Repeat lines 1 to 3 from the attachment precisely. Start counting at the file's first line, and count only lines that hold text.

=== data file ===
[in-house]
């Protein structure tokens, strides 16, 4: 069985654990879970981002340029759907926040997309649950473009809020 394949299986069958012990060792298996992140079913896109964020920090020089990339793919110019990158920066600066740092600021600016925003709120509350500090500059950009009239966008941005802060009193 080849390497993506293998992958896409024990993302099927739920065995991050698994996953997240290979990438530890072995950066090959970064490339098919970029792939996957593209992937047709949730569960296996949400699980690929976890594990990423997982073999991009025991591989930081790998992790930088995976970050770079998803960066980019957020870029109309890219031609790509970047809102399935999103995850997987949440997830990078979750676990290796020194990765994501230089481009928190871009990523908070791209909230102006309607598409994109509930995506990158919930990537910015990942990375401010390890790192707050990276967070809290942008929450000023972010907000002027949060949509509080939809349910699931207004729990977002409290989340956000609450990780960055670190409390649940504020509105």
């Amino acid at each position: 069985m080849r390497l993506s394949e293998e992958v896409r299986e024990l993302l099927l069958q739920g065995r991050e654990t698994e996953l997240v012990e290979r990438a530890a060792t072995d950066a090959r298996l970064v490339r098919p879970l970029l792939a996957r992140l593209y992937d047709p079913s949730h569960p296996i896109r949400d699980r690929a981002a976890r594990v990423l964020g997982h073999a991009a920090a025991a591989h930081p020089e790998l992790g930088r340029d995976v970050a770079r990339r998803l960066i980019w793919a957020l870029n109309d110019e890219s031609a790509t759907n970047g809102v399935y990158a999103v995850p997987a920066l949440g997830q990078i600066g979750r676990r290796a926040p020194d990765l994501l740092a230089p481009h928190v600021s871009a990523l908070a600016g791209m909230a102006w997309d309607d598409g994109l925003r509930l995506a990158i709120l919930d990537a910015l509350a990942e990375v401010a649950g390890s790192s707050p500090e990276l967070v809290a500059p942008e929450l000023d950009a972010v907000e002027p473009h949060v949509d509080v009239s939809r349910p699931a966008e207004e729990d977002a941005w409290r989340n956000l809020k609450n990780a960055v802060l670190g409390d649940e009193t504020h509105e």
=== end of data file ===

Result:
[in-house]
């Protein structure tokens, strides 16, 4: 069985654990879970981002340029759907926040997309649950473009809020 394949299986069958012990060792298996992140079913896109964020920090020089990339793919110019990158920066600066740092600021600016925003709120509350500090500059950009009239966008941005802060009193 080849390497993506293998992958896409024990993302099927739920065995991050698994996953997240290979990438530890072995950066090959970064490339098919970029792939996957593209992937047709949730569960296996949400699980690929976890594990990423997982073999991009025991591989930081790998992790930088995976970050770079998803960066980019957020870029109309890219031609790509970047809102399935999103995850997987949440997830990078979750676990290796020194990765994501230089481009928190871009990523908070791209909230102006309607598409994109509930995506990158919930990537910015990942990375401010390890790192707050990276967070809290942008929450000023972010907000002027949060949509509080939809349910699931207004729990977002409290989340956000609450990780960055670190409390649940504020509105």
């Amino acid at each position: 069985m080849r390497l993506s394949e293998e992958v896409r299986e024990l993302l099927l069958q739920g065995r991050e654990t698994e996953l997240v012990e290979r990438a530890a060792t072995d950066a090959r298996l970064v490339r098919p879970l970029l792939a996957r992140l593209y992937d047709p079913s949730h569960p296996i896109r949400d699980r690929a981002a976890r594990v990423l964020g997982h073999a991009a920090a025991a591989h930081p020089e790998l992790g930088r340029d995976v970050a770079r990339r998803l960066i980019w793919a957020l870029n109309d110019e890219s031609a790509t759907n970047g809102v399935y990158a999103v995850p997987a920066l949440g997830q990078i600066g979750r676990r290796a926040p020194d990765l994501l740092a230089p481009h928190v600021s871009a990523l908070a600016g791209m909230a102006w997309d309607d598409g994109l925003r509930l995506a990158i709120l919930d990537a910015l509350a990942e990375v401010a649950g390890s790192s707050p500090e990276l967070v809290a500059p942008e929450l000023d950009a972010v907000e002027p473009h949060v949509d509080v009239s939809r349910p699931a966008e207004e729990d977002a941005w409290r989340n956000l809020k609450n990780a960055v802060l670190g409390d649940e009193t504020h509105e």